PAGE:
Another driver for the project is to provide Internet access to Brookdale’s guests and their families, and in particular to give them easy access to applications such as networking for seniors and Skype. “This allows someone living with us to be wireless in various areas of our buildings and to Skype with a family member who may live four or five states away,” Fadrowski said.
Brookdale also needs its WLAN to meet HIPAA-grade security requirements, as well as comply with Sarbanes-Oxley. Brookdale may also have the need for PCI compliancy in the future as the company does more point-of-sale transactions. Other requirements for the new WLAN included resiliency, reliability, and performance. It must also be easy to manage, minimizing the support impact on a limited engineering team. And finally, the price had to be right.
Fadrowski and his team began an in-depth wireless evaluation process last year. Brookdale had been using wireless services from other vendors in about 12 to 15 communities, he said. But he was not satisfied with the controller-based limitations and decided to pursue a corporate WLAN solution that would be more cost effective and easier to manage while providing a high level of availability.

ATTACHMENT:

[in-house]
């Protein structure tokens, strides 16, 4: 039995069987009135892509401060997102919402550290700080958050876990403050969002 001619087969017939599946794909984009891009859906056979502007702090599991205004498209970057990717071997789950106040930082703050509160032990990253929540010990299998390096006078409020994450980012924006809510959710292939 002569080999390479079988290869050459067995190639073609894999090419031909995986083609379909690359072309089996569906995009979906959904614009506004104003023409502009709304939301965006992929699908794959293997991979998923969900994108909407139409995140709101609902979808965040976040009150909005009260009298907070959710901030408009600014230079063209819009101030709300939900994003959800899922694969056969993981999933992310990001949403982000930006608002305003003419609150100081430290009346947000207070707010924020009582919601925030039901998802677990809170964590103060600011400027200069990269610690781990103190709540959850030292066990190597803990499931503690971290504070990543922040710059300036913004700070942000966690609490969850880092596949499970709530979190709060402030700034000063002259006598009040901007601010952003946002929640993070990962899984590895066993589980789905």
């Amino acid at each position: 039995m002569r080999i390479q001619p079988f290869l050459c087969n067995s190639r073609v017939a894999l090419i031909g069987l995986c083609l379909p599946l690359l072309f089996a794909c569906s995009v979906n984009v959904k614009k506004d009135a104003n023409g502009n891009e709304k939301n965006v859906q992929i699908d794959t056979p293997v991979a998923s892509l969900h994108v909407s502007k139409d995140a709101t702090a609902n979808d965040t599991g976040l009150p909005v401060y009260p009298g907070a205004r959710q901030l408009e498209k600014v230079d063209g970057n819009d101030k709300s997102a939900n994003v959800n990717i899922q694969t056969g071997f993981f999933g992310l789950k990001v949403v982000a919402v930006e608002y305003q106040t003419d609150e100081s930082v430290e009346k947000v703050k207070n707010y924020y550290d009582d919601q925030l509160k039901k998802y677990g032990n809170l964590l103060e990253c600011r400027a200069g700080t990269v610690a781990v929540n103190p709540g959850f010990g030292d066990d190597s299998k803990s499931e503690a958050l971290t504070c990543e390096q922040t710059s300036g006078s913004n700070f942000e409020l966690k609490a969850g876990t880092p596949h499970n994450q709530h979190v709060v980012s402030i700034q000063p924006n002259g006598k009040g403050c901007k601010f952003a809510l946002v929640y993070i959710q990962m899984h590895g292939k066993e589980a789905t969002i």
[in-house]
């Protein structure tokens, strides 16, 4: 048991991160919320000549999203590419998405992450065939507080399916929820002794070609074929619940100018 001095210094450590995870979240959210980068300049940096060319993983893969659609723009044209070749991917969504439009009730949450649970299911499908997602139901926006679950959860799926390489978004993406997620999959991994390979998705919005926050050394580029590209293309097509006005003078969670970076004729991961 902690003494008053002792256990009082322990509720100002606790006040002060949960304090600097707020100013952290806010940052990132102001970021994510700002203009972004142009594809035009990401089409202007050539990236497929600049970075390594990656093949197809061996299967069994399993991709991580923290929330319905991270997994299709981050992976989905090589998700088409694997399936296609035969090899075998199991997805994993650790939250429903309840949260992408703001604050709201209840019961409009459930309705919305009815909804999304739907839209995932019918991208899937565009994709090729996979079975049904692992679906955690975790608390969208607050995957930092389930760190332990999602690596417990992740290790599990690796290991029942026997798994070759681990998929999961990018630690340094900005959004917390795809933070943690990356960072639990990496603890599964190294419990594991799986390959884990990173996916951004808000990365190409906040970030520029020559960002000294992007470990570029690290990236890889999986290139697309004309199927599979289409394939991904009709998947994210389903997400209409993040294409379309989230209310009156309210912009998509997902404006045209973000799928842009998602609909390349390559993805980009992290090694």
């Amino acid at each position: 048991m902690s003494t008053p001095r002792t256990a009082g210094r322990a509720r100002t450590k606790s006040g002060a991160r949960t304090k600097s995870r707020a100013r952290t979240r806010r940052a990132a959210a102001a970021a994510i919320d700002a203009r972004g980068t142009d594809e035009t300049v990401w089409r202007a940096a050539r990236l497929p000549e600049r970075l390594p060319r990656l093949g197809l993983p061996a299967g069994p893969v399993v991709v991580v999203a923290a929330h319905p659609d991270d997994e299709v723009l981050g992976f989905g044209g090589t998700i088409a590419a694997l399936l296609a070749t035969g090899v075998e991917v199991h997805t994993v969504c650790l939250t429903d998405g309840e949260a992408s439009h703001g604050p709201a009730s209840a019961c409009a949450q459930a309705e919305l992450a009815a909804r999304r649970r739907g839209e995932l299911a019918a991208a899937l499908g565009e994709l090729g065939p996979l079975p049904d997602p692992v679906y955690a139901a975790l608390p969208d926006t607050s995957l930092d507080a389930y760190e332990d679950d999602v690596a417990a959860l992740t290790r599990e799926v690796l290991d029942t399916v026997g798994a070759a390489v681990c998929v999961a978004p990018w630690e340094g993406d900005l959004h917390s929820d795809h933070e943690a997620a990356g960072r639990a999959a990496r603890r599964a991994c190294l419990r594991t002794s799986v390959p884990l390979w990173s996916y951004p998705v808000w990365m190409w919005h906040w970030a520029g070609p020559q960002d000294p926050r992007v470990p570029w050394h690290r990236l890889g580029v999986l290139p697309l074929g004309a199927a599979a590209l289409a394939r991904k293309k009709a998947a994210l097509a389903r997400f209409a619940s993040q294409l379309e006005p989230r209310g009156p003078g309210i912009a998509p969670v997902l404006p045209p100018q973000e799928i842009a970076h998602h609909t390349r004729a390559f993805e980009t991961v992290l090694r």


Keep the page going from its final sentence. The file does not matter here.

Three vendors were evaluated and tested —all of which had a controller-based architecture that presented a potential single point of failure, which was not an option for Brookdale. In those scenarios, if the controller failed, the WLAN failed. Brookdale didn’t scrimp on the research. “When we do projects such as this we tend to do a lot of research. Fadrowski said.